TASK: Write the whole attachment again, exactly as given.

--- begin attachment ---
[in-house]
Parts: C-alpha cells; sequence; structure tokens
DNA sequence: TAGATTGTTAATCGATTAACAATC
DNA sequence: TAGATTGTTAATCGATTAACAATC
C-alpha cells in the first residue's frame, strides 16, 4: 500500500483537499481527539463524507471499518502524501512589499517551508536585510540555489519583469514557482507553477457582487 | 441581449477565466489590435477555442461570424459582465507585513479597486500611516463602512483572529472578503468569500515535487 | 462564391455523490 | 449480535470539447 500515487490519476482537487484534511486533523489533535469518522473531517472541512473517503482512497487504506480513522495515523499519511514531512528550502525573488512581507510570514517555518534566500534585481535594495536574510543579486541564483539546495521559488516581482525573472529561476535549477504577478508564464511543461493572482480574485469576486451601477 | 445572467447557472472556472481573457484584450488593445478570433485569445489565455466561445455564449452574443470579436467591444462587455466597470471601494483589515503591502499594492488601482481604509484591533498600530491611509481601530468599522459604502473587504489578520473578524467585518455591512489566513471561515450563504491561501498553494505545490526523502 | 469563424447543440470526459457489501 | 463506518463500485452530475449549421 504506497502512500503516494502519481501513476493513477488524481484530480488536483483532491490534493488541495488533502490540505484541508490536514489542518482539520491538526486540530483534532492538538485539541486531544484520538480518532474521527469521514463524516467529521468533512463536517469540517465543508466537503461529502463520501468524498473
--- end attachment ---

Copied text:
[in-house]
Parts: C-alpha cells; sequence; structure tokens
DNA sequence: TAGATTGTTAATCGATTAACAATC
DNA sequence: TAGATTGTTAATCGATTAACAATC
C-alpha cells in the first residue's frame, strides 16, 4: 500500500483537499481527539463524507471499518502524501512589499517551508536585510540555489519583469514557482507553477457582487 | 441581449477565466489590435477555442461570424459582465507585513479597486500611516463602512483572529472578503468569500515535487 | 462564391455523490 | 449480535470539447 500515487490519476482537487484534511486533523489533535469518522473531517472541512473517503482512497487504506480513522495515523499519511514531512528550502525573488512581507510570514517555518534566500534585481535594495536574510543579486541564483539546495521559488516581482525573472529561476535549477504577478508564464511543461493572482480574485469576486451601477 | 445572467447557472472556472481573457484584450488593445478570433485569445489565455466561445455564449452574443470579436467591444462587455466597470471601494483589515503591502499594492488601482481604509484591533498600530491611509481601530468599522459604502473587504489578520473578524467585518455591512489566513471561515450563504491561501498553494505545490526523502 | 469563424447543440470526459457489501 | 463506518463500485452530475449549421 504506497502512500503516494502519481501513476493513477488524481484530480488536483483532491490534493488541495488533502490540505484541508490536514489542518482539520491538526486540530483534532492538538485539541486531544484520538480518532474521527469521514463524516467529521468533512463536517469540517465543508466537503461529502463520501468524498473